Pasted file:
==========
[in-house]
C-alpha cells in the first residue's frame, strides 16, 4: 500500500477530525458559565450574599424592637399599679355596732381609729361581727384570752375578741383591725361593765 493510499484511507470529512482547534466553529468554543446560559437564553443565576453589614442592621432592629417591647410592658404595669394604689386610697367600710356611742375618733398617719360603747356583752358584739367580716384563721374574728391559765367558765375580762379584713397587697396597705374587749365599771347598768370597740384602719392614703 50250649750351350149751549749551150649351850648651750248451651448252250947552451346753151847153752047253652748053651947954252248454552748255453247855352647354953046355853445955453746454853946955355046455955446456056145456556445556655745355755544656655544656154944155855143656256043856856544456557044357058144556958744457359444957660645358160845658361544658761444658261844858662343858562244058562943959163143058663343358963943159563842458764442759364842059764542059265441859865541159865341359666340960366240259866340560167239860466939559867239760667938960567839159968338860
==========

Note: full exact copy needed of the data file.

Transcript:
[in-house]
C-alpha cells in the first residue's frame, strides 16, 4: 500500500477530525458559565450574599424592637399599679355596732381609729361581727384570752375578741383591725361593765 493510499484511507470529512482547534466553529468554543446560559437564553443565576453589614442592621432592629417591647410592658404595669394604689386610697367600710356611742375618733398617719360603747356583752358584739367580716384563721374574728391559765367558765375580762379584713397587697396597705374587749365599771347598768370597740384602719392614703 50250649750351350149751549749551150649351850648651750248451651448252250947552451346753151847153752047253652748053651947954252248454552748255453247855352647354953046355853445955453746454853946955355046455955446456056145456556445556655745355755544656655544656154944155855143656256043856856544456557044357058144556958744457359444957660645358160845658361544658761444658261844858662343858562244058562943959163143058663343358963943159563842458764442759364842059764542059265441859865541159865341359666340960366240259866340560167239860466939559867239760667938960567839159968338860